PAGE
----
Glaucoma is an eye disease in which increased pressure causes progressive, permanent vision loss and even blindness. Unfortunately, many misconceptions about the disease can leave you misinformed. Below we sort fact from fiction by debunking 6 of the most common glaucoma myths.
Glaucoma Facts vs. Myths
MYTH 1: Glaucoma is a single disease
Glaucoma is a group of eye diseases; the most common ones are open-angle glaucoma (OAG) and angle-closure glaucoma (ACG).
In open-angle glaucoma, the drainage structure inside our eyes (called the trabecular meshwork) doesn’t allow the clear fluid (called aqueous humor) made inside the eye to flow out to the bloodstream as it should, causing a slow increase in internal ocular pressure that damages the optic nerve. OAG develops slowly, usually without and pain, redness, or blur and by the time a person perceives symptoms, such as peripheral vision loss, they already have lost up to 50% of the optic nerve.
In angle-closure glaucoma, the eye doesn’t drain fluid as it should because the drainage channel between your iris and cornea becomes too narrow, causing more rapid increased eye pressure. This pressure damages the optic nerve, leading to vision loss. ACG can occur suddenly or gradually.
MYTH 2: Only the elderly suffer from glaucoma
Although it’s true that people over 60 are at a greater risk of developing open-angle glaucoma compared to people in their 40s, there are other types of glaucoma that can affect people aged 20 to 50 and even young infants (due to abnormal ocular development).
In addition to age, those with a higher risk of developing glaucoma include:
- African Americans and Hispanics
- Individuals with a family history of glaucoma
- Patients with cardiovascular disease, diabetes, or sickle cell anemia
- Those who have previously sustained an eye injury
- People taking steroid medications over the long term
MYTH 3: Glaucoma shows symptoms early on
The most common form of glaucoma, open-angle glaucoma, shows virtually no signs or symptoms until its later stages when vision loss sets in. Despite what people may think, the increased eye pressure causes no pain. And since peripheral vision is the first to go, you may not recognize vision loss until your vision has become significantly impaired. The only way to detect glaucoma is to undergo a comprehensive eye exam.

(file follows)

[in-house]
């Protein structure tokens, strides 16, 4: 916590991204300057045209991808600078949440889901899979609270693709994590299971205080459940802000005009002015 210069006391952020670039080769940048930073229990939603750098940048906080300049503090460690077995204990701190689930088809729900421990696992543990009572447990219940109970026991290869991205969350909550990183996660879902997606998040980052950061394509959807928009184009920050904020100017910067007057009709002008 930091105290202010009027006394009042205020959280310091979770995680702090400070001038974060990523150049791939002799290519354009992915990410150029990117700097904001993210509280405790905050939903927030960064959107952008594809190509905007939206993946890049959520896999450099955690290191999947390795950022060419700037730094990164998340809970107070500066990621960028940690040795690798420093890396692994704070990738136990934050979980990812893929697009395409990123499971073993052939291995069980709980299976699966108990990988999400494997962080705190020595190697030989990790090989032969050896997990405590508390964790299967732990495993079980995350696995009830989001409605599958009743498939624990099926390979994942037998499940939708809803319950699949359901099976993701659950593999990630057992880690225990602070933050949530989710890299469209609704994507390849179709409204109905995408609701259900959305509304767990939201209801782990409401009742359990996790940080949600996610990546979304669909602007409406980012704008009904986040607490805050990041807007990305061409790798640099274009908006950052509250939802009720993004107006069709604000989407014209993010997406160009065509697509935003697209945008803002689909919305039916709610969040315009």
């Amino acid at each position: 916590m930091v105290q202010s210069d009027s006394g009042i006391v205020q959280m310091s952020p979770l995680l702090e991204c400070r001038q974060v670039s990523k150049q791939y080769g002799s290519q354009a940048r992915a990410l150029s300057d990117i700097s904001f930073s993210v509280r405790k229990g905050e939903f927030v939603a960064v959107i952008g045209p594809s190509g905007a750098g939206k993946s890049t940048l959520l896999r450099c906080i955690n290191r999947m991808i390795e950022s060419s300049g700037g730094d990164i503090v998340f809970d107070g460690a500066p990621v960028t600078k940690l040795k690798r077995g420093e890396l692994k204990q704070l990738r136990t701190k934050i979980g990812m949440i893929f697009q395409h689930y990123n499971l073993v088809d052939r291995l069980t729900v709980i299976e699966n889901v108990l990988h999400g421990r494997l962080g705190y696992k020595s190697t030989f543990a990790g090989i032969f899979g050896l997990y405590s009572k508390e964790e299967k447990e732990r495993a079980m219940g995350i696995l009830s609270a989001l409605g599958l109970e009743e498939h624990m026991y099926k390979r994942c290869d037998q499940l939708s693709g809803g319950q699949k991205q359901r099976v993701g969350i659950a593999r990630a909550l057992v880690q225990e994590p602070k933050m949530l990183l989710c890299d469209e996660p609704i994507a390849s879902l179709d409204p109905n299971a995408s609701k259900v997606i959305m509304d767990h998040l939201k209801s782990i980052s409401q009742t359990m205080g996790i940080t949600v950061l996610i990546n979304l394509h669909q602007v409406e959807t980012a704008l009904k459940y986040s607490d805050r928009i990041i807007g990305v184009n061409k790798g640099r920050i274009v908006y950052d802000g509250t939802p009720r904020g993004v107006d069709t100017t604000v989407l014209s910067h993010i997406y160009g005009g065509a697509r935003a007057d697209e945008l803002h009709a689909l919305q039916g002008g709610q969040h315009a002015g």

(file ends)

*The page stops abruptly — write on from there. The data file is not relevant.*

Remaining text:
MYTH 4: Nothing can be done once you have glaucoma
While there's currently no cure for glaucoma, many effective treatment options exist: medicated eye drops, oral medications, as well as laser and surgical procedures that can help slow glaucoma progression. Each treatment option is used to get the fluid to flow properly out of the eye, reducing pressure inside the eye and decreasing damage to the optic nerve.
MYTH 5: Testing for glaucoma is painful
Actually, testing for glaucoma is practically painless. One of the tests includes a non-contact device that blows a gentle puff of air into each eye to test the intraocular pressure. The sound of the puff may be startling, but it’s over in a second and is painless. With the Goldmann applanation tonometry test, an anesthetic eye drop is inserted into each eye, which may cause a stinging sensation for a few seconds. Your eye doctor will then use a blue light to quickly and gently touch the cornea to precisely measure intraocular pressure. The most accurate of all, however, are visual field testing and OCT (optical coherence tomography), non-invasive imaging, both of which are also painless.
MYTH 6: You can’t prevent glaucoma
Regular eye exams are the only way to prevent glaucoma, as blindness or significant vision loss can be prevented if the disease is diagnosed and treated in the early stages. That's why routine comprehensive eye exams which include glaucoma testing are so important.
Getting your eyes checked regularly can ensure that any existing eye problems are detected early enough to prevent or slow ocular damage. Contact Lifetime Vision Care in St. Petersburg to book your comprehensive eye exam today!